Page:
I'm sure there is a calculation that could be made to determine what would be the predicted score based on Ave & SR (with the 300 balls the limiting factor)and the team with the highest score would be the best batting team.

    Maybe something similar could be done with bowling (I haven't had time to look at this) and then the best team would be the one with the biggest difference between predicted batting & bowling scores?

    I assume it will still put those pesky Aussies first...

  • Anjo on May 29, 2008, 8:34 GMT

    The problem with only considering the bowling average, is it can mask the economy rate. As the strike rate approaches the bowling average, the economy rate increases. Consider a bowler with a bowling average of 22 (which is right up there with the top averages, if a correction is made accounting for the average team scores across the years, which imho is only fair if you truly want to compare teams across eras.) and a strike rate of 25 (which is also brilliant). This bowler would have an economy rate of 5.3. You can expect his usual bowling figures would be 10-X-53-2. Take four such bowlers, and off 40 overs, they would have conceded 212-8. If the fifth bowler is at least as good, you can expect a normal score of 265 all out, though I would suspect the score might range from 270-280. Would you expect the best bowling team to concede this score on a consistent basis? By masking the economy rate, your analysis has no mechanism to address this, lucky the WI team had high strike rates, eh? Response [The Economy rate is not masked. It is an integral part of the Bowling Average. If the reader re-reads the article carefully, he will understand this. The algorithms are clearly explained there. A Bowling Average of 24 could be achieved by a combination of Strike Rate of 36 and Economy Rate of 0.666(rpo-4.0) (a very attacking but erratic strike bowler). Alternately it could be through a Strike Rate of 48 and Economy Rate of 0.5(rpo-3.0) (an accurate and steady bowler). Thus it can be seen that both Strike Rate and Economy Rate have equal importance and one is not masked.]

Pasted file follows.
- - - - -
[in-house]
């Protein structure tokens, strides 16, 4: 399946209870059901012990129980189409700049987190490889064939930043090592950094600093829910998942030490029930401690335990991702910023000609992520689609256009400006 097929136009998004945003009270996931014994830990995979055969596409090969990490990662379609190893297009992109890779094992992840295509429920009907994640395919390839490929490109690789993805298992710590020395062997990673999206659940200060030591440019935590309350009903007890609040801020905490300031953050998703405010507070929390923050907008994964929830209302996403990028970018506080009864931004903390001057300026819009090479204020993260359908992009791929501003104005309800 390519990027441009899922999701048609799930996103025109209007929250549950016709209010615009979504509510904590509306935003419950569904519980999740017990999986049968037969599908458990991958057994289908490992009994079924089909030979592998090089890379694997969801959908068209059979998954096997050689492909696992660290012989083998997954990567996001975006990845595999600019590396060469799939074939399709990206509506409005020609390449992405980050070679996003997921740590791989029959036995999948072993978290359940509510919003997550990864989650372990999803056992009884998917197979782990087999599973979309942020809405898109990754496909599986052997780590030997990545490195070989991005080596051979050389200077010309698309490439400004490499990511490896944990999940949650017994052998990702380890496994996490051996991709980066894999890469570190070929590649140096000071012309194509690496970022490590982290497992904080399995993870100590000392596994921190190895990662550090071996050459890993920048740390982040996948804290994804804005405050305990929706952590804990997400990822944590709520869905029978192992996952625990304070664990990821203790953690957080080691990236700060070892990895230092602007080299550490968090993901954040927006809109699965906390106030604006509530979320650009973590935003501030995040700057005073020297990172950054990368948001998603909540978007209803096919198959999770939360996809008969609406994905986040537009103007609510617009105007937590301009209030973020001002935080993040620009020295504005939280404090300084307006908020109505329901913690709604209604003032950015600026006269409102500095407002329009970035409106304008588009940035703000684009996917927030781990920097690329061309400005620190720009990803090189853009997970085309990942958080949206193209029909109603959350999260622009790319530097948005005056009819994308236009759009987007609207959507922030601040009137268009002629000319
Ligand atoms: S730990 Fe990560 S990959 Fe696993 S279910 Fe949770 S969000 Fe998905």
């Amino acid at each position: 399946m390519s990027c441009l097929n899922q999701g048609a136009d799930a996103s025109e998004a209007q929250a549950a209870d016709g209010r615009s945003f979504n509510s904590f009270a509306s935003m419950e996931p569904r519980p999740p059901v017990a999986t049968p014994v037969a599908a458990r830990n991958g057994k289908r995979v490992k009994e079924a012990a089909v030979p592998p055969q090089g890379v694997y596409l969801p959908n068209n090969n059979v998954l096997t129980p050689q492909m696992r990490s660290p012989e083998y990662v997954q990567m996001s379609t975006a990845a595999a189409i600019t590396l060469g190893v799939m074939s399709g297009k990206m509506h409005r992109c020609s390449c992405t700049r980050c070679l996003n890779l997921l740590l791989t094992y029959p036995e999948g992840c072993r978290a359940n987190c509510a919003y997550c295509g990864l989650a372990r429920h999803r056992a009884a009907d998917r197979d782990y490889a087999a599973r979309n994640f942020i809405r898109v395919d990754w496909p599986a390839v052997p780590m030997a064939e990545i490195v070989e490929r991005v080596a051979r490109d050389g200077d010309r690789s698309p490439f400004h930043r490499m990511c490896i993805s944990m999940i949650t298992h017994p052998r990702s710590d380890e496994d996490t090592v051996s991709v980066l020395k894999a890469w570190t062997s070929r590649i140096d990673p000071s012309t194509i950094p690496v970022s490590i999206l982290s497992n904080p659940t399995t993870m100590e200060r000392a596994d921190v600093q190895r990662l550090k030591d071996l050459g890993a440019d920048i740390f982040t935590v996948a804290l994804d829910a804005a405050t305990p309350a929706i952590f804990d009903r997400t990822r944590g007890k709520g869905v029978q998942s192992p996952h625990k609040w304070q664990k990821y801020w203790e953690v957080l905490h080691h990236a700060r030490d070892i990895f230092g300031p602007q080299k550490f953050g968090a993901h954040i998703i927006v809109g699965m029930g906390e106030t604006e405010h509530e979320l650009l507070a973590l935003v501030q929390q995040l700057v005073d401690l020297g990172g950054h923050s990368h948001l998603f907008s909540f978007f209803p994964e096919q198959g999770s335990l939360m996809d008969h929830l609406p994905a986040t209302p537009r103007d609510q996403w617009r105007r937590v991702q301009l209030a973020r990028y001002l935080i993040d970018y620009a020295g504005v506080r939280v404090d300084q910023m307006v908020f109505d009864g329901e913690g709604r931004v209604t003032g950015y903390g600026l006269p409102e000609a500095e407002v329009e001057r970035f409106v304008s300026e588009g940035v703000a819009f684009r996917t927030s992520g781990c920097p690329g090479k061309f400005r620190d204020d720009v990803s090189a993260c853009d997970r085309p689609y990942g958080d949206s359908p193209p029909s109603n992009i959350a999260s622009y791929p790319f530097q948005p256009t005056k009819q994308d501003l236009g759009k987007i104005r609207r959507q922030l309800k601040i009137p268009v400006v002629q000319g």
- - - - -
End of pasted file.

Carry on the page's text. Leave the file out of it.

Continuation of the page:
• courtney on May 29, 2008, 8:00 GMT

    Meaningless analysis. First, it doesnt look at the quality of opposition. Second, it would be more interesting (although it still wouldnt make much sense) to get together the best players from all countries on different aspects: batting, bowling, keeping wickets and fielding. It would be more useful to grade team performances on results against quality opposition (removing Bangladesh, Kenya etc from the analysis) and seeing which team did well, rather than mixing two teams from different eras, and seeing some great virtue in looking at only two teams. Response [It is obvious that the reader has not understood what I sent out to do. I wanted to find the best team which took the field, as 11 players, irrespective of the ground, quality of opposition, recent form, result et al. What the team did on the field is completely irrelevant to this particular analysis.]

  • AD on May 29, 2008, 7:37 GMT

    The only comments I have to offer over & above this analysis is: 1) Pick both team players for each match.Tough matches bring out best from tough guys. 2) Provide a little more weightage to crunch matches, may be 1.1 to a normal 1. 3)Your analysis gets more weightage as it is same ground, same conditions and then people who figure most no of times in all this should form the best team.

  • anon on May 29, 2008, 6:02 GMT

    Can we have the best teams per country? That'd be fun to know. Response [In the follow-up post.]

  • Atul on May 29, 2008, 2:32 GMT

    Part II